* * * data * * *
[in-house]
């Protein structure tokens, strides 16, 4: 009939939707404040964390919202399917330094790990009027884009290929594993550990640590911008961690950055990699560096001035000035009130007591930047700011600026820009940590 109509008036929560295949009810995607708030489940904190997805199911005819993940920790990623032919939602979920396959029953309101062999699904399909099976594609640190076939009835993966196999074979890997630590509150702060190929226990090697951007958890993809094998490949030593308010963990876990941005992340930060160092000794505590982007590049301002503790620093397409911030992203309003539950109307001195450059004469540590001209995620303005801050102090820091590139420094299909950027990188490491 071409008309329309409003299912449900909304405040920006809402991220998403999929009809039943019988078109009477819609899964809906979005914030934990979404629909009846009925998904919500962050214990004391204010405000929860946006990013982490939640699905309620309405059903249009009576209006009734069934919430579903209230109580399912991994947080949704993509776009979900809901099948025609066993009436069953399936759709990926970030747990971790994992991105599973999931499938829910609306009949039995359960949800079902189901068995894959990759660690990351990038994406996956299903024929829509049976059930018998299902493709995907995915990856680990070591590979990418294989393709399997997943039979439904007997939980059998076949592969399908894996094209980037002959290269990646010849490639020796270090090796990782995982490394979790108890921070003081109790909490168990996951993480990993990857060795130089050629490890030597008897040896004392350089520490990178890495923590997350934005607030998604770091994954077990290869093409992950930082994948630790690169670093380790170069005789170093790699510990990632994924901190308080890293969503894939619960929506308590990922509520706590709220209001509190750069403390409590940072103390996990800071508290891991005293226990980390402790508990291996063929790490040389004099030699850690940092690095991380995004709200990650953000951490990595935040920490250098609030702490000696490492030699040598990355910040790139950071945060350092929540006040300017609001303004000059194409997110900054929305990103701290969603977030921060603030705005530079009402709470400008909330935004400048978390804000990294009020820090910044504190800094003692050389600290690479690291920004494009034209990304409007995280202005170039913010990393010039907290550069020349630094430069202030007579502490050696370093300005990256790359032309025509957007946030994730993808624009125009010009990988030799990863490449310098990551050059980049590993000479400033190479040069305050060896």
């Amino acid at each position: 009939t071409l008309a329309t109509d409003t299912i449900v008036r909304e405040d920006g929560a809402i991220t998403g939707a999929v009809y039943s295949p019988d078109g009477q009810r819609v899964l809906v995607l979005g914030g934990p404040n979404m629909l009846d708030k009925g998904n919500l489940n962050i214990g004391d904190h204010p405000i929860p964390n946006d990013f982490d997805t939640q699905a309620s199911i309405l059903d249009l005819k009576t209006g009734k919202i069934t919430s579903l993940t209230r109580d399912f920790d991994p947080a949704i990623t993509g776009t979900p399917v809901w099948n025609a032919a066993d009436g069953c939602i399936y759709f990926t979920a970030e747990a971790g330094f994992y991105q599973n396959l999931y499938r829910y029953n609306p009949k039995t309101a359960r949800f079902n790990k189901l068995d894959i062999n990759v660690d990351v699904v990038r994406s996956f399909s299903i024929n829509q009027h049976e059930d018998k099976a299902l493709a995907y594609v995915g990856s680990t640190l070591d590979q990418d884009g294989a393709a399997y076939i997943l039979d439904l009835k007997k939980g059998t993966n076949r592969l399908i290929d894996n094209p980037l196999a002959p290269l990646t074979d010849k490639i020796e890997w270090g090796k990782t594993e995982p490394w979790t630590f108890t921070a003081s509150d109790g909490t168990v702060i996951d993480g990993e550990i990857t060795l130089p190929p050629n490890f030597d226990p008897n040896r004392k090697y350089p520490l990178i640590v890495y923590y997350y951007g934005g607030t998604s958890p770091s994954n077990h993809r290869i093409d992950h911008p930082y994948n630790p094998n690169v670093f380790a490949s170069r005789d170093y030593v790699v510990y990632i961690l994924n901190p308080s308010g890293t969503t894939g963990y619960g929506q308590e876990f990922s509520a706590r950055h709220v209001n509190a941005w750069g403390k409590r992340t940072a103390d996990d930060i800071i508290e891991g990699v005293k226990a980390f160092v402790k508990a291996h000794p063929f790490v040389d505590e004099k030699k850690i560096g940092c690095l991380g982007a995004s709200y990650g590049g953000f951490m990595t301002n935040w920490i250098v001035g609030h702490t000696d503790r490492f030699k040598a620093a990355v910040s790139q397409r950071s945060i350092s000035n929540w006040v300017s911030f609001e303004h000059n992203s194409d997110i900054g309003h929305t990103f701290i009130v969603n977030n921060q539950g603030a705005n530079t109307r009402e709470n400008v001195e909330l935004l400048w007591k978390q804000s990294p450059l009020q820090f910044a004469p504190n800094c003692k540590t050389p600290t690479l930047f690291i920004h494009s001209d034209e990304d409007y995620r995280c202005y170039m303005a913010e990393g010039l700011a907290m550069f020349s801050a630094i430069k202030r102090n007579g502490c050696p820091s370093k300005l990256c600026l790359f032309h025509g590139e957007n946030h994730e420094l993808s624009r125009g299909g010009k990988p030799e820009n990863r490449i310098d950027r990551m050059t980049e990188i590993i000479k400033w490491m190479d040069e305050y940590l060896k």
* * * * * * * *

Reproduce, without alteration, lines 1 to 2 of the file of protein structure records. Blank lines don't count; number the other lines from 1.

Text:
[in-house]
């Protein structure tokens, strides 16, 4: 009939939707404040964390919202399917330094790990009027884009290929594993550990640590911008961690950055990699560096001035000035009130007591930047700011600026820009940590 109509008036929560295949009810995607708030489940904190997805199911005819993940920790990623032919939602979920396959029953309101062999699904399909099976594609640190076939009835993966196999074979890997630590509150702060190929226990090697951007958890993809094998490949030593308010963990876990941005992340930060160092000794505590982007590049301002503790620093397409911030992203309003539950109307001195450059004469540590001209995620303005801050102090820091590139420094299909950027990188490491 071409008309329309409003299912449900909304405040920006809402991220998403999929009809039943019988078109009477819609899964809906979005914030934990979404629909009846009925998904919500962050214990004391204010405000929860946006990013982490939640699905309620309405059903249009009576209006009734069934919430579903209230109580399912991994947080949704993509776009979900809901099948025609066993009436069953399936759709990926970030747990971790994992991105599973999931499938829910609306009949039995359960949800079902189901068995894959990759660690990351990038994406996956299903024929829509049976059930018998299902493709995907995915990856680990070591590979990418294989393709399997997943039979439904007997939980059998076949592969399908894996094209980037002959290269990646010849490639020796270090090796990782995982490394979790108890921070003081109790909490168990996951993480990993990857060795130089050629490890030597008897040896004392350089520490990178890495923590997350934005607030998604770091994954077990290869093409992950930082994948630790690169670093380790170069005789170093790699510990990632994924901190308080890293969503894939619960929506308590990922509520706590709220209001509190750069403390409590940072103390996990800071508290891991005293226990980390402790508990291996063929790490040389004099030699850690940092690095991380995004709200990650953000951490990595935040920490250098609030702490000696490492030699040598990355910040790139950071945060350092929540006040300017609001303004000059194409997110900054929305990103701290969603977030921060603030705005530079009402709470400008909330935004400048978390804000990294009020820090910044504190800094003692050389600290690479690291920004494009034209990304409007995280202005170039913010990393010039907290550069020349630094430069202030007579502490050696370093300005990256790359032309025509957007946030994730993808624009125009010009990988030799990863490449310098990551050059980049590993000479400033190479040069305050060896």